Commodity ETFs or Futures?
Commodity trader Andy Waldock discusses the divergences between investing in commodity ETFs as opposed to buying futures.
Trading commodities versus trading commodity ETFs. We’re here with Andy Waldock, who is going to tell us how they differ from one another and what advantages and disadvantages they both have.
Well, the primary difference and the major capital advantage to trading commodities versus the ETFs is the difference between margin money versus full face value.
When you trade an ETF, if you want to buy $10,000 worth of GLD, you have to put up the full $10,000. Whereas, if you want to control 1,000 ounces of gold, you only have to put the margin money for that. Typically it’s around 10% of contract value, so that allows you to allocate the other 90% of your overall fund into other interest-earning resources. Or just have free cash available for whatever you may need it for.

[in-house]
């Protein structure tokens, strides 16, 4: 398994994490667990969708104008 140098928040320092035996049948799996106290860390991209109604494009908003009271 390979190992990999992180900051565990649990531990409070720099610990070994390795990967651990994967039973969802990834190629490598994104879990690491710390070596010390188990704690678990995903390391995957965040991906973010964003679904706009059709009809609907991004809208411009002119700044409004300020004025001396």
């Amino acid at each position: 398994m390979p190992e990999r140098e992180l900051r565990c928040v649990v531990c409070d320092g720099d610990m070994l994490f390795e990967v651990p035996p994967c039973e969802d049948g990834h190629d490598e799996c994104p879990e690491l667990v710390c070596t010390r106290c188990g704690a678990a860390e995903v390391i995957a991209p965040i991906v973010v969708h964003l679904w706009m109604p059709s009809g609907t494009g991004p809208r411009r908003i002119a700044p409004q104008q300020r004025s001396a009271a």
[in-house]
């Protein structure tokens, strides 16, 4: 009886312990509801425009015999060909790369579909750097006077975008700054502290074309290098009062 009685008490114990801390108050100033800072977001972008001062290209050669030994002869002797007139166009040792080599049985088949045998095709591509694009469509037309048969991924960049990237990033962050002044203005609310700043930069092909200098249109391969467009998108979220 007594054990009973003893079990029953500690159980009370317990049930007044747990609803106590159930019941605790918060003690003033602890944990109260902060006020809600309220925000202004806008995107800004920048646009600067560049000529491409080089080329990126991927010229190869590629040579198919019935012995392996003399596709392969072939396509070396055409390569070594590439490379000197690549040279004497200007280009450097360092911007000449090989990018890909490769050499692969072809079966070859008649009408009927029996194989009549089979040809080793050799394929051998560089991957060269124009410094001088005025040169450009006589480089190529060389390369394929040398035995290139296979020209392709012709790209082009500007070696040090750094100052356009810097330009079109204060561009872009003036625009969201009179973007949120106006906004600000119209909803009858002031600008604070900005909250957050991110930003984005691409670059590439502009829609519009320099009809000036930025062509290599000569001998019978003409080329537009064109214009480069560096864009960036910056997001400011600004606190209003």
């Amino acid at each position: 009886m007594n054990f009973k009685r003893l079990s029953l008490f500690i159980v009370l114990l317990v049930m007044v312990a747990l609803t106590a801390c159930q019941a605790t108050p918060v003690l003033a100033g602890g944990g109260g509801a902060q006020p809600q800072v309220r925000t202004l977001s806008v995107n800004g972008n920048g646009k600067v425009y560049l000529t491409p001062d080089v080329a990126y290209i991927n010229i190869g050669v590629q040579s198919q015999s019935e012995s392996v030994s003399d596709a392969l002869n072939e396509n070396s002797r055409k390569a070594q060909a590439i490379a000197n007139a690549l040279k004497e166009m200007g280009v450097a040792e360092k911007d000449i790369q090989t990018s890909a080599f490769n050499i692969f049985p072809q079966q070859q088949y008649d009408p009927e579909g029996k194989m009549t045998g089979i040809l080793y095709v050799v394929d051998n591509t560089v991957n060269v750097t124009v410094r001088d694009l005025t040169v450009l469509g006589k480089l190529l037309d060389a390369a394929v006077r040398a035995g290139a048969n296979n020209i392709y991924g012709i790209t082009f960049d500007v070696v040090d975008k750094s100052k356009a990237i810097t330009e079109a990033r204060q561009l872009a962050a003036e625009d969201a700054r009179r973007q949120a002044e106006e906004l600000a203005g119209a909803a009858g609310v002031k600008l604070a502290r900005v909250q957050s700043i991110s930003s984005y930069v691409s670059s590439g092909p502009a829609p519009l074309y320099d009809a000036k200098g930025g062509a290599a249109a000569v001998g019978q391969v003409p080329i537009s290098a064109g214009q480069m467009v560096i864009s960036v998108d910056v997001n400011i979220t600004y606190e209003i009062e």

The second major difference are the reporting characteristics between the ETFs and the futures. If you look through the ETFs, you can find out who the underwriters are and who the primary holders are of those ETFs, and what their purposes are and their expense ratios.
In the commodity futures market, we use a report called the Commitments of Traders Report. It comes out weekly. It’s published by the Commodities Futures Trading Commission. What it provides to us are the net changes of the producers and end-line consumers of those commodities.
It’s always been my belief coming from three generations of hog farming and commodity trading and brokerage that the suppliers or the end users are the ones who understand the true values of their markets.